camper wiring

Are RVs wired with a grounded neutral or an isolated neutral.
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OOps, sorry I sent this to the wrong NG, answers still appreciated.
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Every one I have seen was isolated neutral. There is a 3 wire plug on 120v 30a and 4 wire plug on 240v 50a. That is the standard. The bonding jumper is in the post or in the service panel that feeds the post if the post is not where the service point resides.
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Trailers are wired with a 4 wire, separate ground and neutral.
There isn't a good ground connection, so if there was a problem with the electrical, and a connected ground/neutral, there exists the probability that it would electrify all the metal in the vehicle.
Tying the ground and neutral together only applies in fixed location buildings, not anything mobile or portable.
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wrote:

That is what I thought too. Didnt know what NEC said about it but common sense still applies. I based my opinion on the fact that breaker panel in an RV would be considered a sub panel.
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Jimmie wrote:

Isolated neutral. The power feed from the RV park already had the ground and neutral broken out seperately -- you don't get to recombine them.
Even moble homes that are set permanently in place have to have the neutral isolated in the odd chance that something goes wrong with the ground connection, so the neutral doesn't energize the trailer's metal framing through the equipment ground.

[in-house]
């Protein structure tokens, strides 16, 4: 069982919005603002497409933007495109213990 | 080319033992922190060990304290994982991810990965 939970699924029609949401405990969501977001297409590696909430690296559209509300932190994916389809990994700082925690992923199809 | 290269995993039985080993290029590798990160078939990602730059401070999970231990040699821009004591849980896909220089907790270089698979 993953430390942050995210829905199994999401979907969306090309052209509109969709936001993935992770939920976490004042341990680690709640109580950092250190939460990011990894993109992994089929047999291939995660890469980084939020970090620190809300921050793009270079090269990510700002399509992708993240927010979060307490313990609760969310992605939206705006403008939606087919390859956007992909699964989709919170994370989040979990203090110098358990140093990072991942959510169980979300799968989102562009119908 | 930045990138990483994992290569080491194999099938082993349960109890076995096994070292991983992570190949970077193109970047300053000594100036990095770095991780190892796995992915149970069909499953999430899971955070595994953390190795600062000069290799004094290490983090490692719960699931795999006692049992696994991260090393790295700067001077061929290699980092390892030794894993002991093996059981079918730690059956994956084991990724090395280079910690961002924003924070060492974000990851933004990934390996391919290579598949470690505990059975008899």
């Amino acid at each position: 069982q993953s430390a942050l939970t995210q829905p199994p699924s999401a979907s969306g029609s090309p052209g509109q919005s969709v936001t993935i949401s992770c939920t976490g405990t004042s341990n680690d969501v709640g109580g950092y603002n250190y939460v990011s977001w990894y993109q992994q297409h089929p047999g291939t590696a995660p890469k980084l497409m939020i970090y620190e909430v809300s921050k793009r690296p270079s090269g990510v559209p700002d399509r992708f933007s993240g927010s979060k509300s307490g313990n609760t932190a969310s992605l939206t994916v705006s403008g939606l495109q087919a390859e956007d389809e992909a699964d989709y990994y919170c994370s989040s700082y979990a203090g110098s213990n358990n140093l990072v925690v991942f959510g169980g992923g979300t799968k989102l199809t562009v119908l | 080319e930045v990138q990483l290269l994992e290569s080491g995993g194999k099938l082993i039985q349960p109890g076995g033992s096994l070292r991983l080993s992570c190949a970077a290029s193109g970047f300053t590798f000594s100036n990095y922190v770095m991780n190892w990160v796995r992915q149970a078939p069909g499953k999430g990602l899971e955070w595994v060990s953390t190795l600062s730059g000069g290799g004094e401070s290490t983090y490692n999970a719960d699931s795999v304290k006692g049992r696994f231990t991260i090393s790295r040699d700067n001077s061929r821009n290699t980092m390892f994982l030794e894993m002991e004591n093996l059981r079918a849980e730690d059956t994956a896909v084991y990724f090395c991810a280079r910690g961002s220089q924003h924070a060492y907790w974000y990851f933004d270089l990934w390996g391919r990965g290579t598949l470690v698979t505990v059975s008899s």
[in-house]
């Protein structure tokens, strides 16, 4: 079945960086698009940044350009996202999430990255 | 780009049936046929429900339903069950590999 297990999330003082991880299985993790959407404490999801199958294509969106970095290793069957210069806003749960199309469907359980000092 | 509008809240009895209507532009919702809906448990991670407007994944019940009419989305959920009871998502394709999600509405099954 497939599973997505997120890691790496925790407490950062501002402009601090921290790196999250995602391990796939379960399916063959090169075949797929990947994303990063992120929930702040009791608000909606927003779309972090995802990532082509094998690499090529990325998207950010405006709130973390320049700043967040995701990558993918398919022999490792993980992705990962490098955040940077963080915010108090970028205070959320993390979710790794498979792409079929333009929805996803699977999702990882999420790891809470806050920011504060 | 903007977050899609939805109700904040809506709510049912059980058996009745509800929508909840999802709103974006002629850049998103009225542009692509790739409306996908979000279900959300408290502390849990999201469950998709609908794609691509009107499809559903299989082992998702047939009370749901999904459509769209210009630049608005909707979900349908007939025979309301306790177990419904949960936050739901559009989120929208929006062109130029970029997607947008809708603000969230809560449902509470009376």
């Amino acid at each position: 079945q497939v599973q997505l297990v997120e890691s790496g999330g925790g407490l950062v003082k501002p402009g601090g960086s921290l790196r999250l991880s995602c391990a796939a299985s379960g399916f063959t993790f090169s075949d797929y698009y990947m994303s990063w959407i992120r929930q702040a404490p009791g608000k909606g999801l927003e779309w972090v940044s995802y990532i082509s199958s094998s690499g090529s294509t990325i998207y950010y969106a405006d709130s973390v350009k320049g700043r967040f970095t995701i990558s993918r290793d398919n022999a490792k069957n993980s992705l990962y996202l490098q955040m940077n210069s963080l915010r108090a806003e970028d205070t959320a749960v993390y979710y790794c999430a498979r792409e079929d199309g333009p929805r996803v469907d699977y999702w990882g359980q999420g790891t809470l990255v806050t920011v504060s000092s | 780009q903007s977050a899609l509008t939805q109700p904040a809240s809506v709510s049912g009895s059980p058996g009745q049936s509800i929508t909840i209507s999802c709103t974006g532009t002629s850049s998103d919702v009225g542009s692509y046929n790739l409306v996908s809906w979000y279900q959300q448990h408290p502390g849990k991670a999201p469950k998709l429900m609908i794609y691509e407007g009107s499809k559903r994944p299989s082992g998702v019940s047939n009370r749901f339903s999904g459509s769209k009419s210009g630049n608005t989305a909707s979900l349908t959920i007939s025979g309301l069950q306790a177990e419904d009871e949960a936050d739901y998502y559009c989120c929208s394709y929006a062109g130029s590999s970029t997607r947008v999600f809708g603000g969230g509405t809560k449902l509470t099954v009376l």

Bob
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Jimmie wrote:

The real answer is that depends. If the camper has a generator or inverter to supply electric power the answer is not as straight forward as some of these answers would have you believe. The campers transfer switch is unlikely to switch the neutral although some do. If the neutral is not switched by the transfer switch and it is bonded at the on board supply it will remain so even when you are running on park power. One simple way to avoid these problems is to use the cord for the park hook up as the transfer switch. Since the cord cannot be plugged into two places at once that will keep the bonding point of the on board power from getting connected to the park power outlet. With this method the on board AC power supplies are connected only to a receptacle that the on board AC wiring can be connected to when it is not connected to a park outlet. -- Tom H
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Why would they want to bond the neutral for the onboard generator? You would lose a significant degree of safety by doing it. That is why a portable generator doesn't bond the neutral.
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Greg wrote:

The neutral has to be bonded or a ground fault current cannot flow back to the source and trip the Over Current Protective Device (OCPD). You bond the neutral of a separately derived system for the same reason that you bond the neutral of a service which is to provide a low impedance path for fault current to return to it's source. -- Tom H
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would
Ground Fault current is exactly why they can not be bonded. When plugged into campground outlets that are invariably Ground Fault type and of course have the ground and neutral bonded somewhere downsstream, the ground must be isolated in the trailer. If not there the campground GCFI will trip because some of the return current will flow in the ground wire. Once in a while you find an RV that has them connected inside the unit. To get power when plugged into the campground reciprocal they must use a two wire connection.
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portable
course
a
power
Forgot to add (you already noted that this is not the planned group) that this question would be best answered on:
alt.rv or rec.outdoors.rv-travel
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